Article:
5 Keys to Trade Contractor Management

by bkrigbaum@solagroup.com

When city or state ordinances don’t allow a remodeler to do skilled trade work, like plumbing or electrical unless they are a licensed electrician or plumber, it becomes necessary to get a trade contractor. Whether they’re on staff or the work is subcontracted out, it’s important to know the keys to managing these assets to the company.

1. Hiring vs. Subcontracting
There are advantages on both sides of the issue of whether to hire a tradesman to operate in-house or subcontract out the work. Sometimes for a larger company, it’s cheaper to put a tradesman on the payroll and pay them a salary. Having a dedicated plumber on staff means having someone ready to work, but in order to do that, there has to be work for them to do, or they’re just being paid to sit around.

For a smaller remodeler, subbing the work out eliminates some wages and taxes. They’re paying a subcontractor to do a certain job at a certain price instead of having the payroll expense bogging down the company when there’s no work for the tradesman.

“I have a smaller company and I tend to have a couple of each of the trade contractors on hand that I’ve done business with in the past,” explains Michael Hydeck, MCR, CKBR, president of Hydeck Design Build Inc., Teldor, Pa., and president-elect of NARI national. “Henceforth, when I’ve got a job coming up if Sub A can’t handle it, then I go to Sub B. Since I’ve worked with both of them over the years, it’s not a matter of who can do the job better, it’s about who can come to the job when I need them.”

If a subcontractor is hired, it’s important to make sure to have a contract. The contract should include things like the scope of work to be done, payment procedures and establish change order procedures. It is also a good idea to require all subcontractors to have insurance, comply with all regulations and indemnify the builder and homeowners.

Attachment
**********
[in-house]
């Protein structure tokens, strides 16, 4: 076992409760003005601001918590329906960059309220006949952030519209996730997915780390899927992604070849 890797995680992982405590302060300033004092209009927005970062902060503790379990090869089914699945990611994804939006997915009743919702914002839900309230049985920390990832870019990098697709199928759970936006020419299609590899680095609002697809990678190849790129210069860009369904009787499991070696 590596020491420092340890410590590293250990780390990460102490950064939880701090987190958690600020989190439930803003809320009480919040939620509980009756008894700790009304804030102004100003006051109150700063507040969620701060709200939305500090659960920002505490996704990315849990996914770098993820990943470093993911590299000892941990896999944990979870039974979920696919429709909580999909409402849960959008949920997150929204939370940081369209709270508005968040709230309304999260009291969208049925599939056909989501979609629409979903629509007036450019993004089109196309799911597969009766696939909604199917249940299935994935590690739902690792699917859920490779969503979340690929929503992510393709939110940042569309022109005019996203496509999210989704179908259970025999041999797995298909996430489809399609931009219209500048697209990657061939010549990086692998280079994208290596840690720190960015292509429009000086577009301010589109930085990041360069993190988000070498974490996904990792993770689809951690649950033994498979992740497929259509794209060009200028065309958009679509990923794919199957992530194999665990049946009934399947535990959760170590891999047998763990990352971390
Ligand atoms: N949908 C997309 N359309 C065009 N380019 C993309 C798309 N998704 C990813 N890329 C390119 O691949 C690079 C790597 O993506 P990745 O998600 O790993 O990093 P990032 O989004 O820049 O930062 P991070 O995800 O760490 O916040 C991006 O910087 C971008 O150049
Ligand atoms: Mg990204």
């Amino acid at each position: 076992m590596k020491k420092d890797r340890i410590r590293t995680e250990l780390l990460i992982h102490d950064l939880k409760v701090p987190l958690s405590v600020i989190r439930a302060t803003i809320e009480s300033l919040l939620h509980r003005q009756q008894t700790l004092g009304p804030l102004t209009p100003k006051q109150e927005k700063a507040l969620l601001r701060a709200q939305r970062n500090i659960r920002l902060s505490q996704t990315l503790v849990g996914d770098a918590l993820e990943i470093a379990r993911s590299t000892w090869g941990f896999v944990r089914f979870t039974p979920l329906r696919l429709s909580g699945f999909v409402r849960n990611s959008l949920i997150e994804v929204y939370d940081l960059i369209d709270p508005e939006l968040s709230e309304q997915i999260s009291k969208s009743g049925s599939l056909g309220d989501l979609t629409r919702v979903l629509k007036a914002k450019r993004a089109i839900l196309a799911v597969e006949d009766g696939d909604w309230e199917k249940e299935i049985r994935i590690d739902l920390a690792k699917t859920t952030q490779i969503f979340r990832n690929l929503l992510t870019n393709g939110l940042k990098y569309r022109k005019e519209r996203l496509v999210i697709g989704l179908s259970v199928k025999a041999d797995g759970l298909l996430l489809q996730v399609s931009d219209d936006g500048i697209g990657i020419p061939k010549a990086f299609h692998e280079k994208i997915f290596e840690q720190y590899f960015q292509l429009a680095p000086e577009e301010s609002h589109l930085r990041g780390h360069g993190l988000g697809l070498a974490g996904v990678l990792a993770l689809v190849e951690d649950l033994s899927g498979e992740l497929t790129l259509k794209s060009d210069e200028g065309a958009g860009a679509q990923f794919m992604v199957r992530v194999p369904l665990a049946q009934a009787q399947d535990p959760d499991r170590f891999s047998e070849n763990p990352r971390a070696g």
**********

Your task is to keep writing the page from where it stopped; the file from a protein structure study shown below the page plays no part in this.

2. Shop around
Remember, first and foremost a remodeler is running a business and it’s important to strike a balance between quality and price. If a remodeler sticks to one trade contractor for years, they may not know the actualities of what a particular job costs in that field anymore. For example, if a remodeler keeps a roofer for 10 years and every year he’s been raising his rates, the remodeler may be paying a higher rate than average, never questioning it because of the high quality of the work.

3. Good working relationship
It’s important for a remodeler to have a good working relationship with their trade contractors. The tradesmen need to know that the remodeler is going to be responsible enough to take care of them when it comes time for a paycheck or paying their bill.

“I’ve heard so many horror stories from different people of doing work for a company and come two months later they still haven’t gotten paid,” says Hydeck. “In my business, I carry around a checkbook and when a guy is done on the job, I pay him right then and there. That gives me credibility to the trade contractors working for me and I know that when I call they’re going to come.”

4. Watch the work they’re doing
If working with a new trade contractor, it’s important to watch their work. Make sure they are doing the type of work customers expect. Staying attuned to that will help in building a good working relationship and strong reputation in the area.

5. Find a professional
“I would recommend that a remodeler work with a sub that is involved with a professional organization,” advises Hydeck. “Because we know that they’ve been vetted, they’re competent, they’re licensed, and they’re insured vs. picking someone cheaper off the street. We strive to make our industry and its people professional and one way to make that happen is by insisting on using professionals.”

Knowing how to appropriately manage trade contractors can help remodelers grow their business as well. If there are key tradesmen that they often use, a remodeler can usually partner with the trade contractors for business. As much as the plumber is a go-to guy for plumbing, the remodeler should be the go-to guy for carpentry or walls.

“For the roofer that goes in to repair a roof, but the walls have to be done first, he’s going to call me,” says Hydeck. “So I’m relying on them to send me business, just as I send them business.”

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